There was also some anger at the PUC for not stepping in sooner. Assemblyman Rod Wright, a Los Angeles Democrat and chairman of the Assembly Utilities Committee, said regulators could have saved the state a lot of trouble by giving the utilities the same leeway to sign long-term electricity contracts that the state later granted itself.

“This should never have come to the Legislature,” Wright said.

“The purchase of power and the structure of rates is not a legislative function. And the Legislature is wholly ill-equipped to handle that. You had decisions being made as to the day-to-day operation of the utility. That’s not what a legislature is designed to do. That’s why you have a PUC.”

Wright said the Legislature still has several big energy issues to tackle when it returns. One, he said, is establishing what California’s energy industry will look like once the state phases out of the power-buying business and gives that authority back to the utilities. While the kind of wide open, unregulated system envisioned by the 1996 legislation now seems inconceivable, it probably isn’t possible to return to the old regulated monopoly framework, either. At a minimum, Wright said, he would like to see the Legislature give the utilities the right to secure electricity through long-term contracts that would face up-front regulatory approval, but could not be second guessed later. He also thinks the state’s new power authority needs a clearer mission from lawmakers.

But by far the biggest issue still on the table is what to do about the state’s general fund. An impasse between the treasurer and the PUC has kept the state from selling a bond measure that is needed to repay the $ 6 billion of taxpayers’ money spent on electricity. State law–written at the height of the crisis and designed to make it easier for Davis to secure the long-term contracts–says that the private energy providers will be paid first out of the money utilities collect from ratepayers. But now that those contracts are coming under increasing scrutiny, and criticism, the PUC has refused to approve an order implementing the law. In the meantime, the bonds can’t be sold.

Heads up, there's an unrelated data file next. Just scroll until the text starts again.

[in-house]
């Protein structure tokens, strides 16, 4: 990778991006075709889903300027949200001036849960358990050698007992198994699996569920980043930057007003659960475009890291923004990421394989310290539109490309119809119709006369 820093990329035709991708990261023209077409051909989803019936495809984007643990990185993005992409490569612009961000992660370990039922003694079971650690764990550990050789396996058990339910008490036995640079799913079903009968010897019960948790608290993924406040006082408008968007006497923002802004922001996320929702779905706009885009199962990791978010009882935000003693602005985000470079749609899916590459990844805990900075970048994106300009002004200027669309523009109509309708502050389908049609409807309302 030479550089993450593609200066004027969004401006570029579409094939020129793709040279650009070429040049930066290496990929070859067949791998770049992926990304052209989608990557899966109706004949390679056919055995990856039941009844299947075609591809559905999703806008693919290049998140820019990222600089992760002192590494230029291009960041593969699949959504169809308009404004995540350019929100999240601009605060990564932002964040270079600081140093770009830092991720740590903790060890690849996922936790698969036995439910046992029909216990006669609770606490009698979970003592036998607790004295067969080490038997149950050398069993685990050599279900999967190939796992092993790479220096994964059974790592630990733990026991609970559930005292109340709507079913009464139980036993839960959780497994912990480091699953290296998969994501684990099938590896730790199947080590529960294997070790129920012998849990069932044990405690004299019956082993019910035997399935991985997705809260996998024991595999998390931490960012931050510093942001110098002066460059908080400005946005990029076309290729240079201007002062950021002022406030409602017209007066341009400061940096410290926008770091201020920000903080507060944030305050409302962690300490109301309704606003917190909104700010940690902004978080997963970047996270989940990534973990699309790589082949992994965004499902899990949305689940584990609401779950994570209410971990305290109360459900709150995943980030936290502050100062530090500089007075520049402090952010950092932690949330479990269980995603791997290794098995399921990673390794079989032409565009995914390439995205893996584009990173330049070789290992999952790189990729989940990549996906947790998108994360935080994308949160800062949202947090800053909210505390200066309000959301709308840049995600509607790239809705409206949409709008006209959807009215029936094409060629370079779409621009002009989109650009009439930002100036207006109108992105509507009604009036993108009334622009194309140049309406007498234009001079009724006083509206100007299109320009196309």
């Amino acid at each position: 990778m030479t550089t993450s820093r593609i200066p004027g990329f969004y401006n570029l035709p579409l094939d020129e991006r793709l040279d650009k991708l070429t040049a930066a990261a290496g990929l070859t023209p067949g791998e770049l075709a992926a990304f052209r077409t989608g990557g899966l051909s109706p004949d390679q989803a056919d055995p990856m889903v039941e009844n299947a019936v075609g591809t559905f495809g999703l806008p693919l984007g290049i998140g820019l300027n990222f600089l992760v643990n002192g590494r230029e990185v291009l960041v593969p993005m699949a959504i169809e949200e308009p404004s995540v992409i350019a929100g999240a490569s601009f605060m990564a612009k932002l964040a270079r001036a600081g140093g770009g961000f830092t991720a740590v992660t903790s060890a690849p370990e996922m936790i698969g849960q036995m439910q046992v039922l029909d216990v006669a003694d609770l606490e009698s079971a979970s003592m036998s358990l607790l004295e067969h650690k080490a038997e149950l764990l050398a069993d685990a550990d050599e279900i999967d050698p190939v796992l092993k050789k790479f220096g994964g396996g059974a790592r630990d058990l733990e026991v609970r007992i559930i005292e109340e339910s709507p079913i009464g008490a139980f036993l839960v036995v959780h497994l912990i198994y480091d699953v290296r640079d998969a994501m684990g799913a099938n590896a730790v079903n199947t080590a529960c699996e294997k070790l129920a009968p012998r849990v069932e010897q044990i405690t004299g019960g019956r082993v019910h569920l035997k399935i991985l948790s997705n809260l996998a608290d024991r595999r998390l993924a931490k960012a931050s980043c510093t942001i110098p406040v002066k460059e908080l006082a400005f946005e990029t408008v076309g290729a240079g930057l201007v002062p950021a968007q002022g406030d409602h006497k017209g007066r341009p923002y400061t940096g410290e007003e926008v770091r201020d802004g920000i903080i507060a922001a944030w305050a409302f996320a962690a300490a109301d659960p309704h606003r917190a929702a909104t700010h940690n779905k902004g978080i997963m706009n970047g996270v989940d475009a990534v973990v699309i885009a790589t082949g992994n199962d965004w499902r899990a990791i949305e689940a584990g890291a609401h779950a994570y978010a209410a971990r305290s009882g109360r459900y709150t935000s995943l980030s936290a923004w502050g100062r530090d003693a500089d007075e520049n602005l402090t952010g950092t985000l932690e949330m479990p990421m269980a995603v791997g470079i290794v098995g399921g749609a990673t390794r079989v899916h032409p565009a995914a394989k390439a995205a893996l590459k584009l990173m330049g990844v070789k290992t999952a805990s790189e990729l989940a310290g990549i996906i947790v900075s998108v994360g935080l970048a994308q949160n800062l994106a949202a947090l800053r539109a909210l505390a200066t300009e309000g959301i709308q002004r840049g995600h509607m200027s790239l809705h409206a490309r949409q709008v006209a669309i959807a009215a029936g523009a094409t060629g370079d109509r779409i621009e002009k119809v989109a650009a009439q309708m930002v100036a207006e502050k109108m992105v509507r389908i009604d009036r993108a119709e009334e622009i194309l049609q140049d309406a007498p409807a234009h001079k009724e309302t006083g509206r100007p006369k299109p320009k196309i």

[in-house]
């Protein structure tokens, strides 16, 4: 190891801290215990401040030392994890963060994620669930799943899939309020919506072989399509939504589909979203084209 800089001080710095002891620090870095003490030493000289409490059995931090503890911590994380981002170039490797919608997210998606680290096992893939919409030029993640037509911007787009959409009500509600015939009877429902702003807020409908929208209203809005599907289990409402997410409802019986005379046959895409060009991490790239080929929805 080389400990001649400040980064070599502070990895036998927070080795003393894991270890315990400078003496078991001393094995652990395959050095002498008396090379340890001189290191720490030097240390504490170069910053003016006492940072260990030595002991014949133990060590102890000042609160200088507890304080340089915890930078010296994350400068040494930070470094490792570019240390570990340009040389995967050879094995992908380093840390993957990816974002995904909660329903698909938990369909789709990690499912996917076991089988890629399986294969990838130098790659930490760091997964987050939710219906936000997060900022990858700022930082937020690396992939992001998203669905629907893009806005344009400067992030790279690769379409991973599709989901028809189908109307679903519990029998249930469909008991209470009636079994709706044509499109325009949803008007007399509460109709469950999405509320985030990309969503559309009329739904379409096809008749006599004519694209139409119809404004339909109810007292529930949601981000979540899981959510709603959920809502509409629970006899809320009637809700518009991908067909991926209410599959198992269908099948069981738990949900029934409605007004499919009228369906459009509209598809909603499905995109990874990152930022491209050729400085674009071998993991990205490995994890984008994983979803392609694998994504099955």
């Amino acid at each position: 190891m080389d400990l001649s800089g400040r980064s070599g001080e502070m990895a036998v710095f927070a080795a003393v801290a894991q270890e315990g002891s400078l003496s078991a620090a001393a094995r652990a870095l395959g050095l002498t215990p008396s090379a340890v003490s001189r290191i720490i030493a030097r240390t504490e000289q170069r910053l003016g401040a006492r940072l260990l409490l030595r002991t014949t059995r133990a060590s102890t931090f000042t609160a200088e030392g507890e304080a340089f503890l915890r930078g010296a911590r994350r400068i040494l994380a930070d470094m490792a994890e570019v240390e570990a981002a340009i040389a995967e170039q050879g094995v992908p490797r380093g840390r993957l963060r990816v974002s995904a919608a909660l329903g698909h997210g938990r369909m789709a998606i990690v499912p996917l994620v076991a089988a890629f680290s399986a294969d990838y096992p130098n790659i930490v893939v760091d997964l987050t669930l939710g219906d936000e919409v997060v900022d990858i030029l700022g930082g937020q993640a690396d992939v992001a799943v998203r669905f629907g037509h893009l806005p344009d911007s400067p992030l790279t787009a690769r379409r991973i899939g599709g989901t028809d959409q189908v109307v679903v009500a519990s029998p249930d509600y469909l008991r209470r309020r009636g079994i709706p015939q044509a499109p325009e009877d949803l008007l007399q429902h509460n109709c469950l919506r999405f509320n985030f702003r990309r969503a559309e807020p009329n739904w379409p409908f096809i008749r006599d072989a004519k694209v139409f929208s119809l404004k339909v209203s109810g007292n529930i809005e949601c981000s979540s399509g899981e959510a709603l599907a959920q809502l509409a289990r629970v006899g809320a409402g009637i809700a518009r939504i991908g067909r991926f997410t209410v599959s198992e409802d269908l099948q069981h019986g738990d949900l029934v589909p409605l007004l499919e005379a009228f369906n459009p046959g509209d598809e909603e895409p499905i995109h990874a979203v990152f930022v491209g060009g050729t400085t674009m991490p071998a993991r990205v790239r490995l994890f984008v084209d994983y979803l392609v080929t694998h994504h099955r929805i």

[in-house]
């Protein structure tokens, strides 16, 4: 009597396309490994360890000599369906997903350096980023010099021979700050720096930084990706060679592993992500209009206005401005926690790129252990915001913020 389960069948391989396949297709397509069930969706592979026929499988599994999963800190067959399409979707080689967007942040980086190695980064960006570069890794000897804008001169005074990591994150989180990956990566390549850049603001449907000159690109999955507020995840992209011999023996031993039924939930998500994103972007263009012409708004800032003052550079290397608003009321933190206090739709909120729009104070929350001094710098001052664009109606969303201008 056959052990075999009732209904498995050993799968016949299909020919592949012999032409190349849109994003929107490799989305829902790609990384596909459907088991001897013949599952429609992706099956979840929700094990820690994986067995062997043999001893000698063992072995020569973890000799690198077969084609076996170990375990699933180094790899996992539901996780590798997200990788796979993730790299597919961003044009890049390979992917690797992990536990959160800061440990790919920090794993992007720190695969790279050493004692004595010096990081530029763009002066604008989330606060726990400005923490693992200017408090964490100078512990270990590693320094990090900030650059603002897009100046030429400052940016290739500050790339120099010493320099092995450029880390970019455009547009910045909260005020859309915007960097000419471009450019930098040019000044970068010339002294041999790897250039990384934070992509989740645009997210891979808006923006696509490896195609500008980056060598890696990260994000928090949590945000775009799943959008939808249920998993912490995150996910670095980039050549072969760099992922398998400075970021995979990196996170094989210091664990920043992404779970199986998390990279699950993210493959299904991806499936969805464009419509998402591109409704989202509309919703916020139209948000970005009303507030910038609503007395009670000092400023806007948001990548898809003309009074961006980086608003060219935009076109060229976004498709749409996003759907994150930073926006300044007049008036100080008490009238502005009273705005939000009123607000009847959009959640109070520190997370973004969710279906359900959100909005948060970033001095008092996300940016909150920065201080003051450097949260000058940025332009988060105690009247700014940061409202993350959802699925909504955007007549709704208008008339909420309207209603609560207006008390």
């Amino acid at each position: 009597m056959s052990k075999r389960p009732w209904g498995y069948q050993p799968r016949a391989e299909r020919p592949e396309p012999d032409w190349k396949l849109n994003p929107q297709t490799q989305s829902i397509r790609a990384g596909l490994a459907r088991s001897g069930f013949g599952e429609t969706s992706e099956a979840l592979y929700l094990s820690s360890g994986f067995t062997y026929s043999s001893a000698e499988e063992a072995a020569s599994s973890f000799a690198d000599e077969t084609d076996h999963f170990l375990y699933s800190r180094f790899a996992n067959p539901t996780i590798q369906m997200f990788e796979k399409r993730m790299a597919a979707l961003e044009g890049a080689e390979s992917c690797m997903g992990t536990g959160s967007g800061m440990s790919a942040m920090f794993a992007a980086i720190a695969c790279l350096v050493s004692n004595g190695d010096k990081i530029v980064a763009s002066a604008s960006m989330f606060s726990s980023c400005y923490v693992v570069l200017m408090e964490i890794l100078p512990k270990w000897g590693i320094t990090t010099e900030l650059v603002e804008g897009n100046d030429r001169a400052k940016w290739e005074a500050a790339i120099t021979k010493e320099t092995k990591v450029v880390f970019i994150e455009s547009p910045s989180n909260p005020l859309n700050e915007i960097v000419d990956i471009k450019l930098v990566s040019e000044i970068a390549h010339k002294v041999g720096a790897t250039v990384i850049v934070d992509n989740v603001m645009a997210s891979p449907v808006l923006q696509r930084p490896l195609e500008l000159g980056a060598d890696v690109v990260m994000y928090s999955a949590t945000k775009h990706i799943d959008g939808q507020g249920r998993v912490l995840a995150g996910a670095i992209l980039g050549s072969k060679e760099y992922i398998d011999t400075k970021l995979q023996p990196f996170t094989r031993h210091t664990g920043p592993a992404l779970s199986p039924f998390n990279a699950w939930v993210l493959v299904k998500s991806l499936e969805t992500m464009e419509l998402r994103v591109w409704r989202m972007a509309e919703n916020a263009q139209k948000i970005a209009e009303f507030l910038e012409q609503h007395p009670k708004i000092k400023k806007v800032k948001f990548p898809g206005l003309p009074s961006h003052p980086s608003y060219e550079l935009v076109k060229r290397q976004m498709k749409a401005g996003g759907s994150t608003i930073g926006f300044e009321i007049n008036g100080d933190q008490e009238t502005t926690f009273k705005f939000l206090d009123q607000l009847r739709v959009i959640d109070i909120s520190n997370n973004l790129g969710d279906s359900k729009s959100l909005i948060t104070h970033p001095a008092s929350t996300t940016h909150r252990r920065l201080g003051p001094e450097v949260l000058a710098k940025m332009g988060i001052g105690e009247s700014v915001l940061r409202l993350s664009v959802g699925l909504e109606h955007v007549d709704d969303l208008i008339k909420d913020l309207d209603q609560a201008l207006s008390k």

Until that issue is resolved, the hole in the general fund is $ 6 billion and growing. And that’s on top of an estimated $ 8 billion to $ 14 billion revenue shortfall that the governor’s finance department is projecting because of the economic downturn. If something isn’t done soon, the Energy Crisis of 2001 might yet morph into the Fiscal Crisis of 2002.

Dan Weintraub is the California columnist for the editorial pages of the Sacramento Bee. He has covered the Legislature since 1987.


Here are some lessons learned by California lawmakers who dealt last year with an electricity crisis that consumed their time and resources. Many of them are applicable to legislators anywhere who might face an unexpected and overwhelming crisis or who want to prevent one:

* Divide the question. Use separate committees to deal with the immediate crisis and any attempt to investigate events that brought the crisis upon your state.

* Do your homework. Use informal, bipartisan working groups to supplement the committee process, explore the problem and draft legislation that is needed on the fly.

* Don’t panic. Legislation approved in the heat of battle without a full appreciation of its consequences can do more harm than good.

* Think for yourself. Fast-moving crises are times when legislative leadership assumes an even more influential role than usual. But individual members are still responsible for their own votes and will be held responsible at election time.

* Ponder the worst case. Examine the seemingly obvious assumptions that underlie major legislation. In California’s case, it was the idea that a surplus of electricity could not become a shortage. If more people had questioned that assumption when the original deregulation legislation was passed, the crisis might have been averted.

* Oversight. California’s electricity crisis might have been prevented if the Legislature had been more vigilant in tracking the effects of its deregulation legislation.

* Be prepared. Examine your legislature’s subpoena powers and consider expanding or clarifying them to put you in a better position to investigate the underlying causes of crises.

Consumer Watchdog
Consumer Watchdoghttps://consumerwatchdog.org